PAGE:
Wilbur v. AlmyAnnotate this Case
53 U.S. 180 (1851)
U.S. Supreme Court
Wilbur v. Almy, 53 U.S. 12 How. 180 180 (1851)
Wilbur v. Almy
53 U.S. (12 How.) 180
APPEAL FROM THE CIRCUIT COURT OF THE UNITED
STATES FOR THE DISTRICT OF RHODE ISLAND
Where there were two trustees of the property of insolvents, and one of them made an assignment, but the other neither joined in it nor assented to it afterwards, the assignment was void.
And in the present case also the assignee appears to have received an assignment of the property only as security, until its profits should pay a debt due to him by the insolvents. That debt being extinguished, he has no right, as owner, to claim an account of further profits from the holder of the property.
The facts in the case are stated in the opinion of the Court, to which the reader is referred.
MR. JUSTICE CURTIS delivered the opinion of the Court.
Samson Almy filed his bill in the Circuit Court of the United States for the District of Rhode Island, stating that one Christopher Lippitt, on 7 March, 1828, entered into a contract in writing with Hazard & Co. the effect of which was to create an equitable mortgage on certain machinery for the price thereof advanced by Hazard & Co., who were to supply Lippitt with cotton, receive and sell the cloth, allow him three and a half cents per yard for manufacturing, and credit half the profits towards paying for the machinery, retaining the other
half for their own services and the interest on the cost of the machinery. The bill further states that in May, 1829, Hazard & Co. failed in business and transferred all their property to Thomas R. Hazard and Charles Low in trust for the benefit of their creditors, and that on 9 March, 1830, the complainant purchased of the assignees their interest under the contract with Lippitt, by a written instrument of sale of that date, a copy or which, annexed to the bill, is as follows:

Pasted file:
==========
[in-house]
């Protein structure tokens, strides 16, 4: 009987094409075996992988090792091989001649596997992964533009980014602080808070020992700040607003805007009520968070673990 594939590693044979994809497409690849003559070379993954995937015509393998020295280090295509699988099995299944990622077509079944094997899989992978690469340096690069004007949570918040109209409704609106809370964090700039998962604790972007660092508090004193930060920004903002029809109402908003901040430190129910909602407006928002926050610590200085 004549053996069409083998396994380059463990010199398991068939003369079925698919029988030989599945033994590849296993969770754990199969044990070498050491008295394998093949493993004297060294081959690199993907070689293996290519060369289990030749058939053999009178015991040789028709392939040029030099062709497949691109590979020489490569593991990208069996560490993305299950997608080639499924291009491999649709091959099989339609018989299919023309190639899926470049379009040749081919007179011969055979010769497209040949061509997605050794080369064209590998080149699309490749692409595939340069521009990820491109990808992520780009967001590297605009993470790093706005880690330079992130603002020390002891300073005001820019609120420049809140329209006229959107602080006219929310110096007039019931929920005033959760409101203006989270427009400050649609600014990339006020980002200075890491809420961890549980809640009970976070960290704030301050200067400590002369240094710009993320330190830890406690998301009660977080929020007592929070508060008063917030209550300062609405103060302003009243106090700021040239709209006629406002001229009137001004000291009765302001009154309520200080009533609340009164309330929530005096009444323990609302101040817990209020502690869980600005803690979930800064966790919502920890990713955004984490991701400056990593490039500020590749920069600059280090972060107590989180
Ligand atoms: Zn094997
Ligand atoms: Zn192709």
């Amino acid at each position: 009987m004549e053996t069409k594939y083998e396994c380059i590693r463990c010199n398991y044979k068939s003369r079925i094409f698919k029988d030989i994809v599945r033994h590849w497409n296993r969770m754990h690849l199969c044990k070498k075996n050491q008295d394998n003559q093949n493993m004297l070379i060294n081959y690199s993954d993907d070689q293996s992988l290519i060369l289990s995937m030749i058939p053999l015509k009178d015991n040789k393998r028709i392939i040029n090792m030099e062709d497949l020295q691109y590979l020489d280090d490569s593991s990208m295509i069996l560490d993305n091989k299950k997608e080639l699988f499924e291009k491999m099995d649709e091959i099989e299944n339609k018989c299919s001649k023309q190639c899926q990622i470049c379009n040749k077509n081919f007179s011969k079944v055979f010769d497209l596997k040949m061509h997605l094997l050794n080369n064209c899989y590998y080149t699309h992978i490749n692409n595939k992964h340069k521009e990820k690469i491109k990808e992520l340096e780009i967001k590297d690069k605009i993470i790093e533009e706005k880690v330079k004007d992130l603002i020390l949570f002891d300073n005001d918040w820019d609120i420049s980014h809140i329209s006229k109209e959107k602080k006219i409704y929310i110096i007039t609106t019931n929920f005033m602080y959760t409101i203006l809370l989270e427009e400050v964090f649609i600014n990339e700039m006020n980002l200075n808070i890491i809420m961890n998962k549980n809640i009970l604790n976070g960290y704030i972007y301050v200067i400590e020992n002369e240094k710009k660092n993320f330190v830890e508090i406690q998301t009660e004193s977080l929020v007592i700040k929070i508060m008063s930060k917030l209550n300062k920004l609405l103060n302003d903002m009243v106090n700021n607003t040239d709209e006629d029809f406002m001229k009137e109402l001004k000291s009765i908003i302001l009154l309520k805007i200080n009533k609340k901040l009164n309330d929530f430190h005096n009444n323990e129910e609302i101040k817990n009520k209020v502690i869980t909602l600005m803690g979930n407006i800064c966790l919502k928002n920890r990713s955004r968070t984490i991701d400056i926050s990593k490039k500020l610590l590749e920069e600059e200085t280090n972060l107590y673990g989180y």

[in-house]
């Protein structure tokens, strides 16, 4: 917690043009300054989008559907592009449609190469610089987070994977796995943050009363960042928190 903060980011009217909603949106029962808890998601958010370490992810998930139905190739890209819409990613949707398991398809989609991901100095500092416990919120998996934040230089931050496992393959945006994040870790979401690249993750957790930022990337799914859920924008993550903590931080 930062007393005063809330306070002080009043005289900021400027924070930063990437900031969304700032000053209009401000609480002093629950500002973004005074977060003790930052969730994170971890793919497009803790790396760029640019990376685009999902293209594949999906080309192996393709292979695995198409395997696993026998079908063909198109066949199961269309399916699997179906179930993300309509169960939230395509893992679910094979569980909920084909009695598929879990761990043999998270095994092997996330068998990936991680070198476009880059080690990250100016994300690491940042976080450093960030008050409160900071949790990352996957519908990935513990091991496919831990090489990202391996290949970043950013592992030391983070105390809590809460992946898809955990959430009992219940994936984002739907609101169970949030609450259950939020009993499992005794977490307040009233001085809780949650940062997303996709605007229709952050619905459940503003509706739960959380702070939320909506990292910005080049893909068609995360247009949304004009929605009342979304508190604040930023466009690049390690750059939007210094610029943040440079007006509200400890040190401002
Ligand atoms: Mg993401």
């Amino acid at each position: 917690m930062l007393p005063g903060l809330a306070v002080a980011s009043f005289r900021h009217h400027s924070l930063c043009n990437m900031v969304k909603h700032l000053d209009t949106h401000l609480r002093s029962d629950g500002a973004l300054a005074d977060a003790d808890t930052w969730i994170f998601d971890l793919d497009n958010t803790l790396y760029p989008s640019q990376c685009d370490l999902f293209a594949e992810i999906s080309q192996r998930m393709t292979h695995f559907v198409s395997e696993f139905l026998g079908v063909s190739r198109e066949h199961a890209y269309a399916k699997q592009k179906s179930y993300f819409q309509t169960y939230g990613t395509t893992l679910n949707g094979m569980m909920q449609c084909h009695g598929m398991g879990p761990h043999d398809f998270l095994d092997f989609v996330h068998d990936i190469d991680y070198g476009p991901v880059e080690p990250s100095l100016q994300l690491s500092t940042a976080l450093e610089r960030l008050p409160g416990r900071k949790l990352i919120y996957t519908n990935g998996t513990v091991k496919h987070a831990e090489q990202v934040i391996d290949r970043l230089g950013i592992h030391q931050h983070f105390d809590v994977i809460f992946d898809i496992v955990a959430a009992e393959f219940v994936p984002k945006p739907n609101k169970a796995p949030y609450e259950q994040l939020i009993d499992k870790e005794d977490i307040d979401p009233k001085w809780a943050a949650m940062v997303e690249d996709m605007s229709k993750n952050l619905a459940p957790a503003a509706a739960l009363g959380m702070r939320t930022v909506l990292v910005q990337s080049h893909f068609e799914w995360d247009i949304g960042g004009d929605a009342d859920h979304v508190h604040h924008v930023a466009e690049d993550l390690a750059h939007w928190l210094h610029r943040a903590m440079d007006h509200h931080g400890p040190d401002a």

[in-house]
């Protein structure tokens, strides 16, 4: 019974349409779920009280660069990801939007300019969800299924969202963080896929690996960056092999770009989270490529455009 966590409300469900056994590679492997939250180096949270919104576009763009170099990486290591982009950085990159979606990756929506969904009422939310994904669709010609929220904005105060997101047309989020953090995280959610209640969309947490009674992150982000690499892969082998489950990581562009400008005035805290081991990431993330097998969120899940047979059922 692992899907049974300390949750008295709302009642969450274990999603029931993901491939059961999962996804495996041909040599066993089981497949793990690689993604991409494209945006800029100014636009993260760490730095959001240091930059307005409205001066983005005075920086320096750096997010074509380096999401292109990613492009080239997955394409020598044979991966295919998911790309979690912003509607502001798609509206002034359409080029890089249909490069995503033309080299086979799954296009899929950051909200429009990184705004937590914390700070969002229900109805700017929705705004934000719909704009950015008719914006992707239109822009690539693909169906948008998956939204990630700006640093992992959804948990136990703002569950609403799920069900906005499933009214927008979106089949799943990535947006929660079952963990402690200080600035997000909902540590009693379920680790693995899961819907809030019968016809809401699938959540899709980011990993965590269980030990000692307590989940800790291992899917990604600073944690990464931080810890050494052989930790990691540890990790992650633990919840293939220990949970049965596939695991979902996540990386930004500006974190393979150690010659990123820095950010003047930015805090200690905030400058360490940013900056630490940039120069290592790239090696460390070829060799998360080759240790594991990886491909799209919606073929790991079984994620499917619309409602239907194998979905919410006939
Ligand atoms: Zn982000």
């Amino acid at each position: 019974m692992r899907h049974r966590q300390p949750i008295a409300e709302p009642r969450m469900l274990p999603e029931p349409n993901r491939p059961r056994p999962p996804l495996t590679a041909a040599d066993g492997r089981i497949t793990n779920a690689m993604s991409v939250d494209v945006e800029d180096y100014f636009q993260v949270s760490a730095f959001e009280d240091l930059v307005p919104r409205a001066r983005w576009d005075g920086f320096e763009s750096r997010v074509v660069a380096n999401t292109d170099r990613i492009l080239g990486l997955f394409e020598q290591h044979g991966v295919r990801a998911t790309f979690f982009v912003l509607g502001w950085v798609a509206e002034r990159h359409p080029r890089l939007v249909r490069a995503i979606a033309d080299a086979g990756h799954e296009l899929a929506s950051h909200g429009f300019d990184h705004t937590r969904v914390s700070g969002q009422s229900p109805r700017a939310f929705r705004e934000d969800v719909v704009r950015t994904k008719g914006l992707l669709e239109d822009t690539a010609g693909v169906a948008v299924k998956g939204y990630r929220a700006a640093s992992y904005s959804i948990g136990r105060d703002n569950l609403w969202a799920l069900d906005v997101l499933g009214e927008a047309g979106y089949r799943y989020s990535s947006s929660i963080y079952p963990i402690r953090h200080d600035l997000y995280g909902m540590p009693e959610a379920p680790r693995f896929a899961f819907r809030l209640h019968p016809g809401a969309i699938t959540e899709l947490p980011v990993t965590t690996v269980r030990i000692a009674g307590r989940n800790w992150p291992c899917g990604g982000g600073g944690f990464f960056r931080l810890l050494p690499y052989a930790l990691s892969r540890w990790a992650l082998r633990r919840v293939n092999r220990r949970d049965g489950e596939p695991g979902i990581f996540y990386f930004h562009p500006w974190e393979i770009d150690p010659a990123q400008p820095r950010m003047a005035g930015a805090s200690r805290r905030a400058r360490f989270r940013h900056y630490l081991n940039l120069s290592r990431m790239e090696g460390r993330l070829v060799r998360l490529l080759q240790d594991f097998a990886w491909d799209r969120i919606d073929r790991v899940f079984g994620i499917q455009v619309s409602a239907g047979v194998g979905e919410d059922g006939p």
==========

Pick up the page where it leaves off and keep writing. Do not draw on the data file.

"The assignees of R. G. Hazard & Co. hereby sell and convey to Samson Almy the right, title, and interest which they have to a certain contract with Christopher Lippitt, bearing date March (3d mo.) 7, 1828 a copy of which is hereto annexed, together with the balance due from said Lippitt on account of payment for machinery, as expressed in said contract; also their right, title, and interest, to the machinery held as collateral security for the said balance due from said C. Lippitt agreeable to the aforesaid contract, a schedule of which is hereto annexed, for which Samson Almy agrees to pay them the said assignees or account with them for the sum of five thousand dollars, and it is further agreed that if Low and Fenner should redeem their one-half of the aforesaid contract by the payment of the drafts drawn upon them by R. G. Hazard & Co. on account thereof, and to return one-half of the aforesaid five thousand dollars to said Samson Almy, he relinquishing to said Low and Fenner all claims upon the aforesaid one-half part of the said contract."
"Providence, 3d month 9th, 1830."
"For assignees of R. G. Hazard & Co."
"R. G. HAZARD"
"R. G. HAZARD & CO."
"Witness: A. E. Forbush"
"Whereas R. G. Hazard, for the assignees of R. G. Hazard & Co., has made an agreement with Samson Almy, bearing date 3d month 9th, 1830, relative to contract existing between Christopher Lippitt and R. G. Hazard & Co., dated March 7th, 1828, and of the machinery held by them as collateral security, by debts due from Christopher Lippitt and drafts drawn on Low and Fenner, I hereby ratify and confirm the above agreements the same as if made by myself as assignee of R. G. Hazard & Co."